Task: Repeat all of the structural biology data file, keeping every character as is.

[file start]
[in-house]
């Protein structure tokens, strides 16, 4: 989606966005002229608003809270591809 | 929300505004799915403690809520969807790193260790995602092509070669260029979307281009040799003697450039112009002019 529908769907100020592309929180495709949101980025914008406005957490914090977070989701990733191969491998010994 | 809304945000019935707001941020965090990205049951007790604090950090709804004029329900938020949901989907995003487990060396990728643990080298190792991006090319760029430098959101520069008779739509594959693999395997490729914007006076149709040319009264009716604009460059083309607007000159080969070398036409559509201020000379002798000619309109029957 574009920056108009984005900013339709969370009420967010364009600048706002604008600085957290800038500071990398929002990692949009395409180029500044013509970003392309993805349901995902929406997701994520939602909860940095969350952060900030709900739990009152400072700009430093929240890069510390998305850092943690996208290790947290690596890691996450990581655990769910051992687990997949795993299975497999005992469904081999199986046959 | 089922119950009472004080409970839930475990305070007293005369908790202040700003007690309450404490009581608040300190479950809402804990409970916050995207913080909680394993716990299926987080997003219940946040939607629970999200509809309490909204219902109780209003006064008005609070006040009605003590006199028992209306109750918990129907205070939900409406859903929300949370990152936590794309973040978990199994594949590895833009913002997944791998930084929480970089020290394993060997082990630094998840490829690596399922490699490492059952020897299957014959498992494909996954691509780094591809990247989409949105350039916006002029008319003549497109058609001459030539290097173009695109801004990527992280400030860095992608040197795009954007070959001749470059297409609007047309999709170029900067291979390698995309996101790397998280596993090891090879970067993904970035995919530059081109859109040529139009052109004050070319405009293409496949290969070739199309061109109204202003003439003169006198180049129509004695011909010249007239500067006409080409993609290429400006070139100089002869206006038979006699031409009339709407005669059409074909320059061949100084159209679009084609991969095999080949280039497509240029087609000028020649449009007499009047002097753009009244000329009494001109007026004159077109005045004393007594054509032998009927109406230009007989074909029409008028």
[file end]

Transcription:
[in-house]
């Protein structure tokens, strides 16, 4: 989606966005002229608003809270591809 | 929300505004799915403690809520969807790193260790995602092509070669260029979307281009040799003697450039112009002019 529908769907100020592309929180495709949101980025914008406005957490914090977070989701990733191969491998010994 | 809304945000019935707001941020965090990205049951007790604090950090709804004029329900938020949901989907995003487990060396990728643990080298190792991006090319760029430098959101520069008779739509594959693999395997490729914007006076149709040319009264009716604009460059083309607007000159080969070398036409559509201020000379002798000619309109029957 574009920056108009984005900013339709969370009420967010364009600048706002604008600085957290800038500071990398929002990692949009395409180029500044013509970003392309993805349901995902929406997701994520939602909860940095969350952060900030709900739990009152400072700009430093929240890069510390998305850092943690996208290790947290690596890691996450990581655990769910051992687990997949795993299975497999005992469904081999199986046959 | 089922119950009472004080409970839930475990305070007293005369908790202040700003007690309450404490009581608040300190479950809402804990409970916050995207913080909680394993716990299926987080997003219940946040939607629970999200509809309490909204219902109780209003006064008005609070006040009605003590006199028992209306109750918990129907205070939900409406859903929300949370990152936590794309973040978990199994594949590895833009913002997944791998930084929480970089020290394993060997082990630094998840490829690596399922490699490492059952020897299957014959498992494909996954691509780094591809990247989409949105350039916006002029008319003549497109058609001459030539290097173009695109801004990527992280400030860095992608040197795009954007070959001749470059297409609007047309999709170029900067291979390698995309996101790397998280596993090891090879970067993904970035995919530059081109859109040529139009052109004050070319405009293409496949290969070739199309061109109204202003003439003169006198180049129509004695011909010249007239500067006409080409993609290429400006070139100089002869206006038979006699031409009339709407005669059409074909320059061949100084159209679009084609991969095999080949280039497509240029087609000028020649449009007499009047002097753009009244000329009494001109007026004159077109005045004393007594054509032998009927109406230009007989074909029409008028």